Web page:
Physics StackExchange user QuestionAnswers asked the question “Is the preferred basis problem solved?“, and I reproduced my “answer” (read: discussion) in a post last week. He had some thoughtful follow-up questions, and (with his permission) I am going to answer them here. His questions are in bold, with minor punctuation changes.
How serious would you consider what you call the “Kent set-selection” problem?
If a set of CHs could be shown to be impossible to find, then this would break QM without necessarily telling us how to correct it. (Similar problems exist with the breakdown of gravity at the Planck scale.) Although I worry about this, I think it’s unlikely and most people think it’s very unlikely. If a set can be found, but no principle can be found to prefer it, I would consider QM to be correct but incomplete. It would kinda be like if big bang neucleosynthesis had not been discovered to explain the primordial frequency of elements.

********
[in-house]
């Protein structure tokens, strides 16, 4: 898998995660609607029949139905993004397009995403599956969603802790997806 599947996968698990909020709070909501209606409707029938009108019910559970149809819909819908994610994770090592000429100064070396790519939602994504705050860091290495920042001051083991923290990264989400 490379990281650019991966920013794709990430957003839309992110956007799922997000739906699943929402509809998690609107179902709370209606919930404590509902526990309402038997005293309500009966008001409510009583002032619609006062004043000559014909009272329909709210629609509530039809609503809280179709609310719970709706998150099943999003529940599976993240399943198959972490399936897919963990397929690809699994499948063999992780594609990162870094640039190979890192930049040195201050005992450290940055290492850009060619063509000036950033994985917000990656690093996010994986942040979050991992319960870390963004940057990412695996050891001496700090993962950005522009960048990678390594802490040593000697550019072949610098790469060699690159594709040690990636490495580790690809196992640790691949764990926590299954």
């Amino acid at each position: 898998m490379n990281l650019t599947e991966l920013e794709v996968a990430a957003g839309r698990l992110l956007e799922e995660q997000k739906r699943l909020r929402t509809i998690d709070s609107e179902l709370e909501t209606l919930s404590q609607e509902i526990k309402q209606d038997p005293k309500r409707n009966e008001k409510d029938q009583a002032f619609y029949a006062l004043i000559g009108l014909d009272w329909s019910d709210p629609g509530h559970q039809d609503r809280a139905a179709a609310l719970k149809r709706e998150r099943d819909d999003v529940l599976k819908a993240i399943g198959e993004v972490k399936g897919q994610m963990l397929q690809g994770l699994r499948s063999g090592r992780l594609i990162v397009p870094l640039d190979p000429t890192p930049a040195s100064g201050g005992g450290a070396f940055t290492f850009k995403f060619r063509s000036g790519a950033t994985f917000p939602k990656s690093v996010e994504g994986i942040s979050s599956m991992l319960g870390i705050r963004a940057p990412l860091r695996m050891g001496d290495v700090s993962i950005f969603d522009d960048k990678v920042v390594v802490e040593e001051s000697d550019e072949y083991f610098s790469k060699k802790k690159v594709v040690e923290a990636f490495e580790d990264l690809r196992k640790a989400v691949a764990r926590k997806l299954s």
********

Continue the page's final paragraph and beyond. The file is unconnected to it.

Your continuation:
And what did Zurek think of it, did he agree that it’s a substantial problem?
I think Wojciech believes a set of consistent histories (CHs) corresponding to the branch structure could be found, but that no one will find a satisfying beautiful principle within the CH framework which singles out the preferred set from the many, many other sets. He believes the concept of redundant records (see “quantum Darwinism”) is key, and that a set of CHs could be found after the fact, but that this is probably not important. I am actually leaving for NM on Friday to work with him on a joint paper exploring the connection between redundancy and histories.